A moment in history: Aug. 3, 1942

A moment in history: Aug. 3, 1942

· The Pulse

On this day in 1942, Edmontonians were waking up to rations of coffee and tea.

"The ever-tightening pinch of war" led to the additional restrictions, which took effect Aug. 3 across the country. Adults would be allowed up to either one ounce of tea or four ounces of coffee (but not both) per week — about enough for 12-and-a-half cups. As the article announcing the rationing notes, the tea restrictions were tighter than those in Britain, although Canadians were allowed the same amount of sugar.

Tea, coffee, and sugar were far from the only items rationed in Canada throughout the Second World War: meat, butter, dairy, and flour were also restricted. While the rationing was done partly to keep calories flowing to Canadian troops overseas, many supplies were also sent to feed Britain, which was starved by German attacks on its food imports.

The rations put a strain on a population already struggling to feed itself after the economic collapse during the 1930s. In 1941, before rationing began, a dietary survey suggested that most families in Edmonton were not getting the amount of food they needed. Mothers and teenage children often were the ones to go without.

Edmontonians dealt with the rationing orders in a variety of ways. Victory gardens were common in the city's backyards and vacant lots during the First World War, and became known as relief gardens during the Great Depression. The practice saw a resurgence during the 1940s, with more families relying on growing their own vegetables to supplement their rations. Hunting and canning also became vital. In addition, some companies, such as the Woodland Dairy in Edmonton, created cookbooks with recipes designed around a family's weekly rations.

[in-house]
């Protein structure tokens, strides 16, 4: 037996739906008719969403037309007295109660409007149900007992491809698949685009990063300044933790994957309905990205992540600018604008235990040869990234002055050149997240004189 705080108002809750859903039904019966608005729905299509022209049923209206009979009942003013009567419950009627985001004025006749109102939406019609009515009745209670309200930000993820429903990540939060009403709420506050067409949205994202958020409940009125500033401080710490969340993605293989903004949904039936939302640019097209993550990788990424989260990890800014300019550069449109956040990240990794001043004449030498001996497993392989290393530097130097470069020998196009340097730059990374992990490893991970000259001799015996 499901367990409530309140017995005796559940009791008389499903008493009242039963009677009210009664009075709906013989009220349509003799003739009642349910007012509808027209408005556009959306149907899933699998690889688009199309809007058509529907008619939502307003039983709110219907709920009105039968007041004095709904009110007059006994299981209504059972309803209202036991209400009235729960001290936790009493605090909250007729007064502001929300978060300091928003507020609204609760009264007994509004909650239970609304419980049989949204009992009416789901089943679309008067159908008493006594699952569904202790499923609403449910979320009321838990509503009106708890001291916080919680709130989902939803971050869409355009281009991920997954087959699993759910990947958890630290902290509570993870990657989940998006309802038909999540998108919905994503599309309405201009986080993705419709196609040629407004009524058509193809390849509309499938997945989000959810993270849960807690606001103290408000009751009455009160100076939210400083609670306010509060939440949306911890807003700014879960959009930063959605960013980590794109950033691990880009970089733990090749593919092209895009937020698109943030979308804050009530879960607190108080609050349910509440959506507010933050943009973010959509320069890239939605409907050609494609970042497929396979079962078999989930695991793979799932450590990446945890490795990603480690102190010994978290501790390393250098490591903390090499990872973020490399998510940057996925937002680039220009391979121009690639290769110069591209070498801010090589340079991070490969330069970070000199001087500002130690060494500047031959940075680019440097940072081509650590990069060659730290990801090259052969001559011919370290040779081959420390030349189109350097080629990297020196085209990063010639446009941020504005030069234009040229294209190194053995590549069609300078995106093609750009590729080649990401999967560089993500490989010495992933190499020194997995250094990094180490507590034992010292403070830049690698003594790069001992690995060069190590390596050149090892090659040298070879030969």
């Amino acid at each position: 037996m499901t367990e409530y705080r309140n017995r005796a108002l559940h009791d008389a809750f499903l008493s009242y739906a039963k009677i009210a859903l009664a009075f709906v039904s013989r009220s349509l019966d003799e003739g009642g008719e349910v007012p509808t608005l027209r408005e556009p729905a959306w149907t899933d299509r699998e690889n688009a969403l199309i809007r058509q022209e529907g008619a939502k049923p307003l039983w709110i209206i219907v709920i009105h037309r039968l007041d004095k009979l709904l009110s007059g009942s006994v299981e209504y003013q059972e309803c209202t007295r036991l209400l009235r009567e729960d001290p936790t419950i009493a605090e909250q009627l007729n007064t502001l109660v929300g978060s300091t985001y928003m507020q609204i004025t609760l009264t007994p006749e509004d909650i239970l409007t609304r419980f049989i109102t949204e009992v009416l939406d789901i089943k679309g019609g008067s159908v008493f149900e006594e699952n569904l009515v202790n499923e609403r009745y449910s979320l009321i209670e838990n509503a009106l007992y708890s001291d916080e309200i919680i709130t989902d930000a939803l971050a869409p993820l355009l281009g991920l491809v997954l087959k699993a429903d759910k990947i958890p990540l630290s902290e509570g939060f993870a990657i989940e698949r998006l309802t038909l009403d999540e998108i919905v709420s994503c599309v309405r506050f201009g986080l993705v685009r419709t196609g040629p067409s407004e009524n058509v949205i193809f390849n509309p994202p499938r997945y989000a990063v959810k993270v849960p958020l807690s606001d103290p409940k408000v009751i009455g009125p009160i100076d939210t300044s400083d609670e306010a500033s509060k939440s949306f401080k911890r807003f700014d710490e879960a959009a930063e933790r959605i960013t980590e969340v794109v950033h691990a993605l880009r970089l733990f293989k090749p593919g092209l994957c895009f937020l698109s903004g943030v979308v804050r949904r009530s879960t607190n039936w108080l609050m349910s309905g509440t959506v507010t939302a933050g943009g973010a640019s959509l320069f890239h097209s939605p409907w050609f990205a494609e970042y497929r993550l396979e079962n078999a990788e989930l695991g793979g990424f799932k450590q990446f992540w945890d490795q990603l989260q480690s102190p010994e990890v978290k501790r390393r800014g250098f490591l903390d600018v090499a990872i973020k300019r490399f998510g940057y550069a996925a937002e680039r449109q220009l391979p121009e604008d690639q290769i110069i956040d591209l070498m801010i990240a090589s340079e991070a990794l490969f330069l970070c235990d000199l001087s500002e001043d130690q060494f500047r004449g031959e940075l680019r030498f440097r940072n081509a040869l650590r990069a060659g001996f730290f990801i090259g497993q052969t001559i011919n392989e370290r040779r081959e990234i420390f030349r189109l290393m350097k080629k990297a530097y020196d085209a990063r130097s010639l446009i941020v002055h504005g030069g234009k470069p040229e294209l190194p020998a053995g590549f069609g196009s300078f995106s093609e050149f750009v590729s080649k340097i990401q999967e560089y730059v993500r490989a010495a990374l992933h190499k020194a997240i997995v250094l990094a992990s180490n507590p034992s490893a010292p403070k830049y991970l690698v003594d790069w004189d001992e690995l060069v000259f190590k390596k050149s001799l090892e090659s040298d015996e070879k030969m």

Others turned to less-than-legal means. Black markets flourished in cities across Canada due to rationing, but they were especially prevalent in Alberta. Food was traded illegally, but the black market also gave people access to other rationed goods such as gasoline, car tires, and ammunition. In particular, Edmonton became a hotbed for illegal cigarette sales, many of them supplied by the flood of Americans coming to the city to support supply routes to Alaska and the Soviet Union. Penalties for breaking the restrictions could be harsh — an Edmonton couple was caught hoarding tea and coffee in 1942 and fined $60 (the equivalent of about $1,050 today).

With the end of the war, trade restrictions eased. Many of the victory gardens that had been an essential part of wartime life fell out of favour.

While we haven't seen rationing, supply chain disruptions have led to modern-day shortages, both in Edmonton and worldwide. This time, the leading cause is not war (although it likely plays a part) but rather the global pandemic that has affected everything from food to computer parts to medical supplies.

This is based on a clipping found on Vintage Edmonton, a daily look at Edmonton's history from armchair archivist @revRecluse — follow @VintageEdmonton for daily ephemera via Twitter.